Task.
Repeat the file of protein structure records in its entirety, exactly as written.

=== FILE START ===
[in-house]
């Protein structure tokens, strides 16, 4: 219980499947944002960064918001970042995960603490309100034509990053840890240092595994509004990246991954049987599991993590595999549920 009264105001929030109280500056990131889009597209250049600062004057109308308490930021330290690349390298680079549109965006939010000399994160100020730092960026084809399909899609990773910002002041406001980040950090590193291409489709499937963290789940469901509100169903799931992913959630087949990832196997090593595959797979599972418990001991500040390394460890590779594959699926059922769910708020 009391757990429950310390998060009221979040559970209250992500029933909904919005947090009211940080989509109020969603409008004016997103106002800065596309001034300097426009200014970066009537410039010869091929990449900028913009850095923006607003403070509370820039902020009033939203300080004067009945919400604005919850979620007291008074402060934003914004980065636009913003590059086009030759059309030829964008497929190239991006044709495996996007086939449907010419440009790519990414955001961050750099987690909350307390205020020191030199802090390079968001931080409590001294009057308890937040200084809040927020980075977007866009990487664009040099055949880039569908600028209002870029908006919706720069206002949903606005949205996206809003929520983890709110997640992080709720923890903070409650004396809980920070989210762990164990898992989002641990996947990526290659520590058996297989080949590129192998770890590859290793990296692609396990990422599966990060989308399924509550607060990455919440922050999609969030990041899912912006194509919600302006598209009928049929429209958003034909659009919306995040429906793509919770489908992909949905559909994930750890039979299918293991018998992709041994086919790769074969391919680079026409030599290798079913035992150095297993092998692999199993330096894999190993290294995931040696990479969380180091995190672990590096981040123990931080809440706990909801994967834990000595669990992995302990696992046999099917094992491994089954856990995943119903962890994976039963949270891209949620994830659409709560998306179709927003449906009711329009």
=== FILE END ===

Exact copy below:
[in-house]
């Protein structure tokens, strides 16, 4: 219980499947944002960064918001970042995960603490309100034509990053840890240092595994509004990246991954049987599991993590595999549920 009264105001929030109280500056990131889009597209250049600062004057109308308490930021330290690349390298680079549109965006939010000399994160100020730092960026084809399909899609990773910002002041406001980040950090590193291409489709499937963290789940469901509100169903799931992913959630087949990832196997090593595959797979599972418990001991500040390394460890590779594959699926059922769910708020 009391757990429950310390998060009221979040559970209250992500029933909904919005947090009211940080989509109020969603409008004016997103106002800065596309001034300097426009200014970066009537410039010869091929990449900028913009850095923006607003403070509370820039902020009033939203300080004067009945919400604005919850979620007291008074402060934003914004980065636009913003590059086009030759059309030829964008497929190239991006044709495996996007086939449907010419440009790519990414955001961050750099987690909350307390205020020191030199802090390079968001931080409590001294009057308890937040200084809040927020980075977007866009990487664009040099055949880039569908600028209002870029908006919706720069206002949903606005949205996206809003929520983890709110997640992080709720923890903070409650004396809980920070989210762990164990898992989002641990996947990526290659520590058996297989080949590129192998770890590859290793990296692609396990990422599966990060989308399924509550607060990455919440922050999609969030990041899912912006194509919600302006598209009928049929429209958003034909659009919306995040429906793509919770489908992909949905559909994930750890039979299918293991018998992709041994086919790769074969391919680079026409030599290798079913035992150095297993092998692999199993330096894999190993290294995931040696990479969380180091995190672990590096981040123990931080809440706990909801994967834990000595669990992995302990696992046999099917094992491994089954856990995943119903962890994976039963949270891209949620994830659409709560998306179709927003449906009711329009």